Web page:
Honestly, I can't figure out why so many people call 28 Days Later a horror movie, or a zombie movie. I found next to nothing in it that merits such labels. Scary though it is, it boasts no supernatural agents nor do the freaky creatures in it look or act anything like the brain-washed walking dead.
Review by SAndman
January 21, 2010
Director: Danny Boyle
Cillian Murphy as Jim
Naomie Harris as Selena
Brendan Gleeson as Frank
Megan Burns as Hannah
Christopher Eccleston as Major Henry West
Sergeant Farrell: If you look at the whole life of the planet, we... you know, man, has only been around for a few blinks of an eye. So if the infection wipes us all out, that is a return to normality.
If anything, it is a chilling SF drama played out against a post-apocalyptic backdrop with a virus scare thrown in for good measure.
The theme is simple. The end of the world has come down, in the form of Rage - a brand new virus (yeah, you heard it), and men deal with it each in their own way. The characters' responses to the impossible situation, including all the complex emotional issues such a situation draws out, resonate throughout the movie.
It doesn't take long to realize that this is a movie painted in shades of black (literally), so it doesn't make for an easy watching. But I would still hesitate to call it a horror movie. Though it features bucketfuls of rather graphic scenes, read, fountains of blood carrying the deadly pathogen projectile-vomited at hapless victims, the real terror is always psychological and existential.
As I already mentioned, 28 days later is a post-apocalyptic movie and all the recognizable motifs are there:
You can also watch 28 Days Later as a kind of contemporary allegory as some crucial elements of the story are left unexplained and it is for the viewers to provide rationale for some of the more cryptic proceedings in the movie - for instance, the haunting opening shots featuring never too explicit virus treatment. Not to mention the very name of the virus with its religious and metaphysical overtones.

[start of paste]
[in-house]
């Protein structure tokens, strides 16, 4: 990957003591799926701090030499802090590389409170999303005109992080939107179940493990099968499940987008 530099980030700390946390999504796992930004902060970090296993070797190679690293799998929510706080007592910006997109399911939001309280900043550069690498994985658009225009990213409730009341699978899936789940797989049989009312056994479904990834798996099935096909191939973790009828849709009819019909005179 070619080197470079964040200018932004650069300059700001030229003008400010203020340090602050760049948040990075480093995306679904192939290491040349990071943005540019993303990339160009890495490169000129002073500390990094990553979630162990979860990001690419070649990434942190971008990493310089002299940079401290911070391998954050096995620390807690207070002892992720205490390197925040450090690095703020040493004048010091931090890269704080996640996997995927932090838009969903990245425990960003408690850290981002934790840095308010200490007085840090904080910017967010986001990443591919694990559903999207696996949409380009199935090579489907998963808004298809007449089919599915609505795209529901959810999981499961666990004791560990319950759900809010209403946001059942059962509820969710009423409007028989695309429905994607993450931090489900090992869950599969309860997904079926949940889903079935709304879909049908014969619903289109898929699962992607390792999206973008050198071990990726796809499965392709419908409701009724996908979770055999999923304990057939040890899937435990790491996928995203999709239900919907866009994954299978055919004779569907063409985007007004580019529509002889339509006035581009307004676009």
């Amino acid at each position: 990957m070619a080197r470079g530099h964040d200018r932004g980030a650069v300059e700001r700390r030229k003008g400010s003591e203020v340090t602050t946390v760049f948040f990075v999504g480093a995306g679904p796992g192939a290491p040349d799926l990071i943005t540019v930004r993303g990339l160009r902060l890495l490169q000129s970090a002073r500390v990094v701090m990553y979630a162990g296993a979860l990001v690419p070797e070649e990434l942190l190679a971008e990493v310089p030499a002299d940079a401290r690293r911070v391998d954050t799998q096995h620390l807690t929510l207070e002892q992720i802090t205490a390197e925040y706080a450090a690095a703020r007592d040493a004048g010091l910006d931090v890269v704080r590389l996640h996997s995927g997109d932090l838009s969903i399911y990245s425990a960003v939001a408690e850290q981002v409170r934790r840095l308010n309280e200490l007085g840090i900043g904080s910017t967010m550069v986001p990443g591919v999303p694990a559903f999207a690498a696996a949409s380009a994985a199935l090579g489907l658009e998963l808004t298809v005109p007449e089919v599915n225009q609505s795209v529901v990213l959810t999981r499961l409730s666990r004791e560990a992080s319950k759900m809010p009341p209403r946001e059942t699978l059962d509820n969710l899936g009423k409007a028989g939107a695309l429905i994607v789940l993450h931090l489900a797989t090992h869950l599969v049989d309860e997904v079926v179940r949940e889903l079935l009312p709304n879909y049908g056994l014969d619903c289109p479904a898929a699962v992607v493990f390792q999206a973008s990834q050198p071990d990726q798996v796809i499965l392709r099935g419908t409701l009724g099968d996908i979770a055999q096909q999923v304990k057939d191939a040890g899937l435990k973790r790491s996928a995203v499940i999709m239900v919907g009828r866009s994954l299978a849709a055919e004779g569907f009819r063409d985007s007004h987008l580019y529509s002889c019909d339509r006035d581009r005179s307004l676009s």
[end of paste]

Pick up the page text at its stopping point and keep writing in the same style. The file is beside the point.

28 Days Later begins when a group of British animal rights activists break into a laboratory where experiments are being carried out on chimpanzees. A scientist/lab technician interrupts the perpetrators and entreats them not to release the monkeys since, he claims, they have been infected with Rage.
Well, in this movie Rage is a virus, and a man-made virus at that. Though we never really learn the technical minutiae of the process, the bottom line is that Rage is part of human condition and in an ironic twist the innocent primates have been infected with it by means of bad science.
Not heeding the lab man's pleas, one of the activists releases a chimp from the cage and momentarily the frenzied (enraged) animal attacks him. The man is bitten, falls down on the floor, and in a matter of micro seconds transforms into a mindless, blood-shot, biting beast which instantly turns on his erstwhile buddies.